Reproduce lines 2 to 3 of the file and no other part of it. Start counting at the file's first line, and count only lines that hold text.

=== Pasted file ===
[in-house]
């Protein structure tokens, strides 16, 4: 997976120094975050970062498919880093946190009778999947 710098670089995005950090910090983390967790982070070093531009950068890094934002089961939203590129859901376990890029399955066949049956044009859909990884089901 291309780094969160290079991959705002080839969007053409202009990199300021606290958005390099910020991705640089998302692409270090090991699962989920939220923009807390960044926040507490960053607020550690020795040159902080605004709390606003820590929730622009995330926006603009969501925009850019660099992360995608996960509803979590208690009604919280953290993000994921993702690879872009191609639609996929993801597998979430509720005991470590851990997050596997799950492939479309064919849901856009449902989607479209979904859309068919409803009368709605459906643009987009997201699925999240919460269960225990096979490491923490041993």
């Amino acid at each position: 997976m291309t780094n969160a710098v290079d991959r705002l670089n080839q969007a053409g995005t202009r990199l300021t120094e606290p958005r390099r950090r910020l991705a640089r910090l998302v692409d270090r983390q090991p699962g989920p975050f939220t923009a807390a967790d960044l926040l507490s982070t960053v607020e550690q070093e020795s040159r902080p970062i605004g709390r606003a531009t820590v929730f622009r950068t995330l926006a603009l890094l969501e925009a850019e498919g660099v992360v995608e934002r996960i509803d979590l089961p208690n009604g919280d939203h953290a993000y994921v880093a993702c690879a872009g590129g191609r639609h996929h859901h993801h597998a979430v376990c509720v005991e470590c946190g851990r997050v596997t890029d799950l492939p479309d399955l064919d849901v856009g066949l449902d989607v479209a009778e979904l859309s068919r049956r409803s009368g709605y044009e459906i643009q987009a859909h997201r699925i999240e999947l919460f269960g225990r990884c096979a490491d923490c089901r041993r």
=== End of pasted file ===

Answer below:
């Protein structure tokens, strides 16, 4: 997976120094975050970062498919880093946190009778999947 710098670089995005950090910090983390967790982070070093531009950068890094934002089961939203590129859901376990890029399955066949049956044009859909990884089901 291309780094969160290079991959705002080839969007053409202009990199300021606290958005390099910020991705640089998302692409270090090991699962989920939220923009807390960044926040507490960053607020550690020795040159902080605004709390606003820590929730622009995330926006603009969501925009850019660099992360995608996960509803979590208690009604919280953290993000994921993702690879872009191609639609996929993801597998979430509720005991470590851990997050596997799950492939479309064919849901856009449902989607479209979904859309068919409803009368709605459906643009987009997201699925999240919460269960225990096979490491923490041993």
């Amino acid at each position: 997976m291309t780094n969160a710098v290079d991959r705002l670089n080839q969007a053409g995005t202009r990199l300021t120094e606290p958005r390099r950090r910020l991705a640089r910090l998302v692409d270090r983390q090991p699962g989920p975050f939220t923009a807390a967790d960044l926040l507490s982070t960053v607020e550690q070093e020795s040159r902080p970062i605004g709390r606003a531009t820590v929730f622009r950068t995330l926006a603009l890094l969501e925009a850019e498919g660099v992360v995608e934002r996960i509803d979590l089961p208690n009604g919280d939203h953290a993000y994921v880093a993702c690879a872009g590129g191609r639609h996929h859901h993801h597998a979430v376990c509720v005991e470590c946190g851990r997050v596997t890029d799950l492939p479309d399955l064919d849901v856009g066949l449902d989607v479209a009778e979904l859309s068919r049956r409803s009368g709605y044009e459906i643009q987009a859909h997201r699925i999240e999947l919460f269960g225990r990884c096979a490491d923490c089901r041993r």